The most limiting aspect of swimming is the sinking sensation. When your hips and legs drag below the surface, it’s impossible to feel comfort or ease, your endurance and speed are sapped, and your arms and legs are so preoccupied with fighting the sinking sensation, they’re limited in their ability to aid in streamlining or propulsion.
Poor balance is the reason only 30 percent of us can swim 25 meters. Besides the fact that “survival swimming” is exhausting, the sinking sensation makes it impossible to enjoy swimming—or to anticipate a brighter future in swimming. That constant sense of lacking control in the water also blocks the calm focus needed to learn new skills.
However, if you can solve such profound problems, you should also gain a sense of confidence in dealing with future challenges that you may face.
When you eliminate the sinking sensation—and feel a sense of control over your body—you immediately feel much more “at home” in the water. You also achieve the foundation for every skill that follows.
Three Steps to Balance
As you’ll see, none of these “mini-skills” are instinctive. To learn them, patiently give your full attention to just one skill at a time. The first two of these steps apply to all strokes and are universal requirements to achieve efficiency as a swimmer. The third step is particular to freestyle.
Focal Point #1: Release and align your head
Terry demos releasing a “weightless head” (Photo credit: Robert Fagan/usiavideo)
Releasing your head to a “weightless” position that aligns with your spine is the most immediately impactful and fundamental Focal Point among all the efficiency skills taught by Total Immersion. To allow your head to find its most natural position, just let it go! Relax your neck and upper back muscles until you feel your head’s weight resting fully upon the water. While this action seems fairly simple, our head-lifting instinct is so deep-rooted that it may take months to overcome.
Having done this, check that the crown of your head and spine feel connected by a straight line. When head, spine, and hips are aligned, the head’s 10-lb weight helps counter the downward pull of gravity on your dense lower body.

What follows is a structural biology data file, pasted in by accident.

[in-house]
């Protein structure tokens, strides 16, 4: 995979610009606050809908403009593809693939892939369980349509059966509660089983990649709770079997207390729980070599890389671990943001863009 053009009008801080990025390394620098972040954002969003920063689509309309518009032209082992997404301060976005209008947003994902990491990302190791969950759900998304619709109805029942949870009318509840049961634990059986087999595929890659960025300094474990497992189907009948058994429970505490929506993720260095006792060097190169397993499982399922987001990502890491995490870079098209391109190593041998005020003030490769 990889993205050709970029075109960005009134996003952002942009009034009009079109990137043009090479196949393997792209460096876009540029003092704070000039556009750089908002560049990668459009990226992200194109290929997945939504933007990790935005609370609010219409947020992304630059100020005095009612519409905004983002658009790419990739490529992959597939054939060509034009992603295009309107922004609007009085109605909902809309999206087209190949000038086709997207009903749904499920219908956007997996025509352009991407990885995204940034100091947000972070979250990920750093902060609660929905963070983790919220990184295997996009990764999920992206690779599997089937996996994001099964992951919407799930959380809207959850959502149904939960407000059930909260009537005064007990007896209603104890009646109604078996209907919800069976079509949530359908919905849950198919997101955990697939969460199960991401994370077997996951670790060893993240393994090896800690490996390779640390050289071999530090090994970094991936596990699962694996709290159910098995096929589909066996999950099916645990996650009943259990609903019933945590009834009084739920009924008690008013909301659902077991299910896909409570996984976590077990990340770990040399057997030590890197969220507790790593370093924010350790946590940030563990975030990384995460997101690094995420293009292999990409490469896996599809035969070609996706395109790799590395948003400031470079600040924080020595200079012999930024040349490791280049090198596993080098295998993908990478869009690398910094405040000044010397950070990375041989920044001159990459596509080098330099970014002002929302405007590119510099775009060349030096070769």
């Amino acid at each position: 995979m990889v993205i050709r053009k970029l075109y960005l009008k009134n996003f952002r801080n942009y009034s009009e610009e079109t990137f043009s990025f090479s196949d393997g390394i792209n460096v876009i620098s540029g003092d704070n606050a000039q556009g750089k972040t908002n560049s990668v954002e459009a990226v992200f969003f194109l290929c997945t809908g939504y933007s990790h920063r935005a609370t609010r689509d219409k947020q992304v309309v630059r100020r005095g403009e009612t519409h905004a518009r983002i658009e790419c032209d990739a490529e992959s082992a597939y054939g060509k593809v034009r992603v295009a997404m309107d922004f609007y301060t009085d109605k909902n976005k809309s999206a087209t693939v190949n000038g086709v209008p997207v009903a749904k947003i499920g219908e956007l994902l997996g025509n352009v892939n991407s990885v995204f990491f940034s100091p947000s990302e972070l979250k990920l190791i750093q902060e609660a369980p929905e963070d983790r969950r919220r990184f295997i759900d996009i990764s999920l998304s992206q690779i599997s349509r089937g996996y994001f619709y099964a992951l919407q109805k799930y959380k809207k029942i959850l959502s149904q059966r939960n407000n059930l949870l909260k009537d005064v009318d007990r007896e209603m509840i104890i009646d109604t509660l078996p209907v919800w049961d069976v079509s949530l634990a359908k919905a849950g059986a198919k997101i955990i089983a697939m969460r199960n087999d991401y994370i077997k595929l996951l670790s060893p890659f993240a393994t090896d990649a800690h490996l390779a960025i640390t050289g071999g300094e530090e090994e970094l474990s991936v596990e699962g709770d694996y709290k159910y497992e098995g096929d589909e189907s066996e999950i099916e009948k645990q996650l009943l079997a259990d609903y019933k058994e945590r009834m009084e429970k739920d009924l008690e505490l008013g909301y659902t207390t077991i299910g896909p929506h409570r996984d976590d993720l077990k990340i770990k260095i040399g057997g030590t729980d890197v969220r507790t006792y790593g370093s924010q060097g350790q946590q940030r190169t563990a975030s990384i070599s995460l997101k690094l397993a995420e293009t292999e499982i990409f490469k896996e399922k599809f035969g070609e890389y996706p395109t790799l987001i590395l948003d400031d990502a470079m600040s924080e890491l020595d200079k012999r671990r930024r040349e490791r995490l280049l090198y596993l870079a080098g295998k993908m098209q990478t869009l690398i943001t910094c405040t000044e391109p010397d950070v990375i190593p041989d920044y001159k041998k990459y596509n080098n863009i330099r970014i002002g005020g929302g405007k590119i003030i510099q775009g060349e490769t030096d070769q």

As you’ll learn in a later chapter, keeping your head aligned and weightless while breathing is even more challenging, because the “survival” instinct to lift the head to breathe is primal.
Make these head-position skills your first “efficiency checkpoint” for the rest of your swimming life. Thirty years after I first focused on aligning my head and spine, I still re-check it regularly and often find room for improvement.
Focal Point #2: Reach below your body
Terry demos reaching below the body, fingertips-down (Photo credit: Robert Fagan/usiavideo)
Before extending your arm in freestyle, enter it cleanly (eliminate noise and splash) and earlier than you think you should. Then reach on a moderate (not steep) downward slope as you extend forward. Reach full extension with the hand below the body-line. Extending your arms at a slight downward angle helps lift your legs closer to the surface, reducing drag and freeing up leg muscles to help with propulsion (as opposed to kicking reflexively, to combat sinking).
Focal Point #3: Minimize your kick
Terry demos Balance w/relaxed legs– arm extension not pictured (Photo credit: Robert Fagan/usiavideo)
Recall that Tim Ferriss’s and Vik Malhotra’s [mentioned earlier in the book] instructors handed them kickboards to “strengthen their legs” in an utterly futile effort to improve their body position. The action of balancing the body does exactly the opposite: by making your legs lighter, being in balance allows you to significantly calm and relax your kick—as I discovered when doing Boomer’s balance drill.
Complement this by relaxing your legs as much as possible. This will also help prepare you for the highly efficient 2-Beat Kick (2BK), which we explain in a later chapter.
Balanced Body, Focused Mind
The effects of balance practice on your mind and psyche are as profound as those on your body. Total Immersion’s balance learning sequence—in combination with structured use of balance-oriented Focal Points—has been designed to prepare you cognitively, as well as physically, for a successful learning experience.
A combination of targeted mental focus, with unhurried movements, and moderate heart and respiration rate, puts the brain into a state of relaxed alertness known as the Alpha brainwave pattern (8 to 12 cycles per second.) Cognitive scientists call this state “the super-learning zone.”
Learning, practicing, and feeling Balance creates a “virtuous loop.” You feel good physically and mentally while Swimming in Balance. That motivates you to do it more–which results in improvement to those positive feelings. Thus, you spend even more time Swimming in Balance.
Learn the skills of balance and the other elements of efficient freestyle with the Total Immersion Effortless Endurance Self Coaching Course.